Smyrna and Zama, Japan are connected by more than their mutual affiliation with Nissan. Both cities have historically excelled in three areas: agriculture, hospitality, and manufacturing. In an effort to honor its sister city, Smyrna’s new park represents these three themes as seen in its three distinct plazas.

 Zama is considered a rural city in Japan and was originally comprised of farmland. Similarly, Smyrna started off as an agrarian community, with its principle economic force being agriculture until the early 1940s. Since both cities were built upon an economy of agriculture, the Japanese symbols meaning “first crops” can be found in the flags and plaque next to the agriculture gate. For Smyrna, as well as Zama, first came fruits, then came hospitality.

Today, Zama’s economy is driven by hospitality, with the service industry making up 68% of the city’s jobs. Zama is also home to 5 premier parks and boasts 15 hot springs within the city limits. Locally, Smyrna is home to over a dozen community parks and is known for hosting several seasonal festivals and events, bringing tourists and locals together for unique experiences. In addition to these similarities, Zama and Smyrna both have a hospitable spirit synonymous with their cultures. Smyrna’s small-town charm and warm local population epitomizes the notion of Southern Hospitality, while Zama’s citizens live by a principle known as Omotenashi. The symbol for this concept is visible at the hospitality gate in the park and it generally refers to a sense of selfless kindness. The people of Zama don’t view their goodwill as a transactional occurrence, but instead offer friendliness without the expectation of anything in return.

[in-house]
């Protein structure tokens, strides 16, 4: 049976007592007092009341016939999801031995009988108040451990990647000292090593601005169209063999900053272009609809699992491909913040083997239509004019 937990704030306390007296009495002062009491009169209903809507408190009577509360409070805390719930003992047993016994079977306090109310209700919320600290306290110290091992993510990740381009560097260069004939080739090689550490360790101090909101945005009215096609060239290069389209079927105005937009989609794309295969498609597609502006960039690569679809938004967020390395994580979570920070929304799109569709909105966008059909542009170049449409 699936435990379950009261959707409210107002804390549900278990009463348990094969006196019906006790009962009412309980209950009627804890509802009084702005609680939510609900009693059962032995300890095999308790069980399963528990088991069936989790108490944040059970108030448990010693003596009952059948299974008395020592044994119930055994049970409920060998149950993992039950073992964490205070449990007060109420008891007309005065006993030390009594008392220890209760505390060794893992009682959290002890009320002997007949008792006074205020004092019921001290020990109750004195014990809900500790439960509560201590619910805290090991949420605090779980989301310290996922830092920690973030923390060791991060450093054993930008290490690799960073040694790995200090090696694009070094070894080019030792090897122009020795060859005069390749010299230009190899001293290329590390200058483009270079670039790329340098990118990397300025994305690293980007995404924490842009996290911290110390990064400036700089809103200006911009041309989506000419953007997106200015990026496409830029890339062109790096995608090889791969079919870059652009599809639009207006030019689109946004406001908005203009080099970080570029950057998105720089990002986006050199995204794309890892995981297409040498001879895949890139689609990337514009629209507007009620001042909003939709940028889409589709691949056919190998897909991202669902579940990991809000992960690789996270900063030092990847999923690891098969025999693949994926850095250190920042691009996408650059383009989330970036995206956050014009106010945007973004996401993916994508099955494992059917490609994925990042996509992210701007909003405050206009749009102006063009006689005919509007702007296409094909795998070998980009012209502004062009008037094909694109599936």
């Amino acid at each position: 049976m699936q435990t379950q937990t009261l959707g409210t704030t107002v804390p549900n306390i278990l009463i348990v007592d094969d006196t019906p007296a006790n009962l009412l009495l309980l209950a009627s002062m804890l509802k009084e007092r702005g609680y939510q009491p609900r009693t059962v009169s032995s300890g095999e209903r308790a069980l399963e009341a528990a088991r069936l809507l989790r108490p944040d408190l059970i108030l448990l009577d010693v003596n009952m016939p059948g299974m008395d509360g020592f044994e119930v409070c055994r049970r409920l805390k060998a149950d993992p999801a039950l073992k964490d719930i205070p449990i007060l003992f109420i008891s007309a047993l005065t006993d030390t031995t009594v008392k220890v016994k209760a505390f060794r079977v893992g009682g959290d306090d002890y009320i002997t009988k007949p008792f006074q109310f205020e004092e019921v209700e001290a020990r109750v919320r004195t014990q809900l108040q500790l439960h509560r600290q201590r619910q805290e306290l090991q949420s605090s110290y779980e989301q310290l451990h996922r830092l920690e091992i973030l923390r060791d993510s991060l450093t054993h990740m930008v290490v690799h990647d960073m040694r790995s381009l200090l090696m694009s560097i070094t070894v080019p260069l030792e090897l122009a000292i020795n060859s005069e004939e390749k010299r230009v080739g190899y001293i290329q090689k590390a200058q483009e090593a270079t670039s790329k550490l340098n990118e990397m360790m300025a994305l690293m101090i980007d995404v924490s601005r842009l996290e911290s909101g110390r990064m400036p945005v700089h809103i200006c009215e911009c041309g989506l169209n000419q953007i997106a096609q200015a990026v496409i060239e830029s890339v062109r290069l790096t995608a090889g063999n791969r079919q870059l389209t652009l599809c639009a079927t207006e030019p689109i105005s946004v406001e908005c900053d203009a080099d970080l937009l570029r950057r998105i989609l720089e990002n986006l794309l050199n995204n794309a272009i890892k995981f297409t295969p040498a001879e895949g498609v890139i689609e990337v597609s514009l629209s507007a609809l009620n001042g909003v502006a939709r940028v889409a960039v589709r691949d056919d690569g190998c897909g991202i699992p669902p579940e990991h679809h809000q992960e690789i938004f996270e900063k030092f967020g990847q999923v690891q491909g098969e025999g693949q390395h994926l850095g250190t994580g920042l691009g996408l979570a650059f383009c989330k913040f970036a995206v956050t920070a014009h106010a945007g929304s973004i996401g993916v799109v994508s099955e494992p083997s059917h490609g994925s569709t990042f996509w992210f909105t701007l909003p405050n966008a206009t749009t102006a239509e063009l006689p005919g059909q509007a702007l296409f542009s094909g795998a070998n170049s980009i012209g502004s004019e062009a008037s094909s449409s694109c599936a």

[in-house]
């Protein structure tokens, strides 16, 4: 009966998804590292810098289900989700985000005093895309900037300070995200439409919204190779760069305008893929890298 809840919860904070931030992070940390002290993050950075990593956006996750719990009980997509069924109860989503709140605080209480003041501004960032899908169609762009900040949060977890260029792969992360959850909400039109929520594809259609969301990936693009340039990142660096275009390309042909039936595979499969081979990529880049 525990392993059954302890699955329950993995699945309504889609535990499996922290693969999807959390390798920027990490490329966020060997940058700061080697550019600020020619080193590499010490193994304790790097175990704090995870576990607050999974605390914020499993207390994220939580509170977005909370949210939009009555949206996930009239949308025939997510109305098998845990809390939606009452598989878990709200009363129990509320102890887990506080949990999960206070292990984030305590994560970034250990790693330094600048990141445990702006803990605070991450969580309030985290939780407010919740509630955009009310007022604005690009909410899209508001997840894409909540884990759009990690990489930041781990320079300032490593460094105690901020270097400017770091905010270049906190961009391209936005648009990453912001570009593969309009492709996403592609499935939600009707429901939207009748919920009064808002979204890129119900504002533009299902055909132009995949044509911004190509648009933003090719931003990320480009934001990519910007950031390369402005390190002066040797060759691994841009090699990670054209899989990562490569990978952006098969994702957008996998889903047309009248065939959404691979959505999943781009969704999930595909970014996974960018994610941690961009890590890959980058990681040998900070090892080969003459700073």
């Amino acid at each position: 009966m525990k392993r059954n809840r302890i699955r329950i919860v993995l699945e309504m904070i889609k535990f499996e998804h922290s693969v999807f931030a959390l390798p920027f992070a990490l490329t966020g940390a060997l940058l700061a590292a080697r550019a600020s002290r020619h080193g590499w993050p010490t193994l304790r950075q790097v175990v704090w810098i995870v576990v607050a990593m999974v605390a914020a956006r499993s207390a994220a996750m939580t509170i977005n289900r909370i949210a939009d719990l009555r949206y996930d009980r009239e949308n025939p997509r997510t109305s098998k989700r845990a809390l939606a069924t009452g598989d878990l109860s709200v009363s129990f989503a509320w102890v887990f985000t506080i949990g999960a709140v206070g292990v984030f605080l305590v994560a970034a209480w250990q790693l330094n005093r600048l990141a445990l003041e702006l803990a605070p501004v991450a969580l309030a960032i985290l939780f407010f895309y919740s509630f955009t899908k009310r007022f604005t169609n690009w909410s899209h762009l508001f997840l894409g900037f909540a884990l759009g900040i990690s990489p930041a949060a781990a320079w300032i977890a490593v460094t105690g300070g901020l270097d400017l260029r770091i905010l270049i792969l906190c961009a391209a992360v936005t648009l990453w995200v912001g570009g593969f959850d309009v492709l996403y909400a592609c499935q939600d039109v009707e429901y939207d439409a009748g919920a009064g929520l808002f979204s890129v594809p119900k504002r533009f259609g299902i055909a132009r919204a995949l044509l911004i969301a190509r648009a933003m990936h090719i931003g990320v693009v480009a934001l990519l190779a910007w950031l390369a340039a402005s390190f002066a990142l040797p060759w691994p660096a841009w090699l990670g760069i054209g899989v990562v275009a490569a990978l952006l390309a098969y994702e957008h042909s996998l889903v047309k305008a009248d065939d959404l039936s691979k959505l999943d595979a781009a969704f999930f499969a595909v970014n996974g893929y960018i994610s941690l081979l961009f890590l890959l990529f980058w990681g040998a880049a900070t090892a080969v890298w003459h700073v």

Finally, the two cities are most notably joined by Nissan. While Zama’s Nissan plant was built in 1965, Smyrna’s was built in the early 1980s, making the city home to the first Japanese automobile plant in the United States. This shared industry is what solidified the partnership of the two great cities. The Japanese symbol associated with this connection is Monozukuri, which refers to the creativity and craftsmanship associated with their work. Zama, like Smyrna, doesn’t just view manufacturing as a form of production, but rather a process of design and creation of a product. Their three legacies: agriculture, hospitality, and manufacturing, are what inspired the design of this park.

The idea for a linear a park in downtown Smyrna initially came from the recommendations in the Lowry Street Revitalization Overlay Study that Ragan-Smith provided in 2015. After the conclusion of that study, the Town of Smyrna purchased a former Tire World property in the downtown area and reached out to Ragan-Smith for conceptual design of a park that would honor its sister city in Zama, Japan. Ragan-Smith worked closely with the Parks & Recreation Director, Town Manager and other town officials throughout the design process to develop a concept that would accurately signify and honor Zama. Ragan-Smith then continued to work on the project throughout construction by helping with the bidding process, making weekly on-site inspections, and reviewing contractor invoices.